No defense statement has been submitted in the case, and the case is still in court.
In their statement of claim, Ellison claimed that during the execution of the search warrant, UHN employees and police removed the Ontario couple’s samples and “rummaged through the storage unit of the laboratory, from a storage temperature of approximately 150 degrees. Hundreds of samples were taken out and exposed to room temperature, which is known to cause cord blood degradation.”
In June of this year, Ellison further advanced this claim in the second of two defamation lawsuits that Ellison filed against CBC.
“All samples are in [Ellison’s] Under the guidance of the Toronto Police Department, two employees of the University Health Network destroyed the business,” Ellison said in the statement of claim.
A UHN spokesperson told CBC News in an email that it has no record of the individuals mentioned in the lawsuit being employed by UHN.
“UHN employees will not be required to accompany the Toronto Police Department in this way,” said spokesperson Gillian Howard.
Ellison told CBC News in an email that the information provided by UHN was inaccurate.
“I feel cheated,” the customer said
In the past four years, more than 50 CBBC customers from across the country contacted CBC News to seek answers about their children’s cord blood samples.
Monique Chisholm is one of them. Antigonish’s mother said that she felt very uncomfortable when she learned that Ellison claimed that all samples were destroyed in 2018.
“If all the samples are damaged, how could it be possible [Ellison] Don’t let us know? “Chisholm said, “I just don’t know if this whole story is as simple as someone with poor management skills.”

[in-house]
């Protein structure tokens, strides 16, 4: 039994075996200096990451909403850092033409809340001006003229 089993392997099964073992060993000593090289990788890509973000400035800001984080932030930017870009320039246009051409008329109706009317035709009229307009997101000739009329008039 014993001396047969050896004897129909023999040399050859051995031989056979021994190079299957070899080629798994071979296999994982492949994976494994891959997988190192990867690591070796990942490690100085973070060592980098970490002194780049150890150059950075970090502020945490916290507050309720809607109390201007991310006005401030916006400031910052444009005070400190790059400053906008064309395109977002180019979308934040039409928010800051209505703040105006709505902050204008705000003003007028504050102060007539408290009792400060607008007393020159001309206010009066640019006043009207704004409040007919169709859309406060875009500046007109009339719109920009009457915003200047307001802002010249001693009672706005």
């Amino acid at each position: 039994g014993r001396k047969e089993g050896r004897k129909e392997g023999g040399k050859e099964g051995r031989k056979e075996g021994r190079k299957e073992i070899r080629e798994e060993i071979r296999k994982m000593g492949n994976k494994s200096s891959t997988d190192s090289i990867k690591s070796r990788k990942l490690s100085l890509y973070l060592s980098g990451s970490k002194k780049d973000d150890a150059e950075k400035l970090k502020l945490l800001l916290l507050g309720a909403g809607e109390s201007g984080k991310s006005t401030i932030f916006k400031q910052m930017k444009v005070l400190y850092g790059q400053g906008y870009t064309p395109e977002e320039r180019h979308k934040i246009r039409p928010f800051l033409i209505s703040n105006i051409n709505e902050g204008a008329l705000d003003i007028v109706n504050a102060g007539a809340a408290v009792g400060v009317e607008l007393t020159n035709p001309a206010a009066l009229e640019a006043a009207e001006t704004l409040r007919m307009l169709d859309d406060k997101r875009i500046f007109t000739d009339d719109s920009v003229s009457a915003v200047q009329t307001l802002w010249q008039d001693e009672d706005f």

“I feel cheated.”
In 2014, Chisholm and her husband decided to store the cord blood of their youngest son Kilian. The couple made this decision partly because they hoped that medical advances might mean that Killian’s stem cells could help his brother Cullan, who suffered brain damage at birth.
“The idea is to help heal our son’s brain, hopefully someday,” Chisholm said.
Like Callahan, Chisholm was charged an annual storage fee in February 2019-after Ellison said the samples were destroyed.
The two women also paid for additional testing, which the company said was necessary in order to use the samples for other family members when necessary.
Ellison did not answer CBC News’s question on why the company provides the testing service. If, as it claims, CBBC only stores samples for personal use.
Watch | Mom in Nova Scotia says she feels “lied”:
Now Callahan and Chisholm are seeking accountability from Ellison.
Callahan said: “I think if these samples are destroyed… they will not comply with the contract deadline.” “They did not advise me. They are not very transparent.”
Chisholm said customers should hear Ellison’s news directly.
“[Ellison] There is a lot of explanation to do,” she told CBC News. “I think [Ellison] Owe myself and everyone [their] Customers like Zoom phones. ”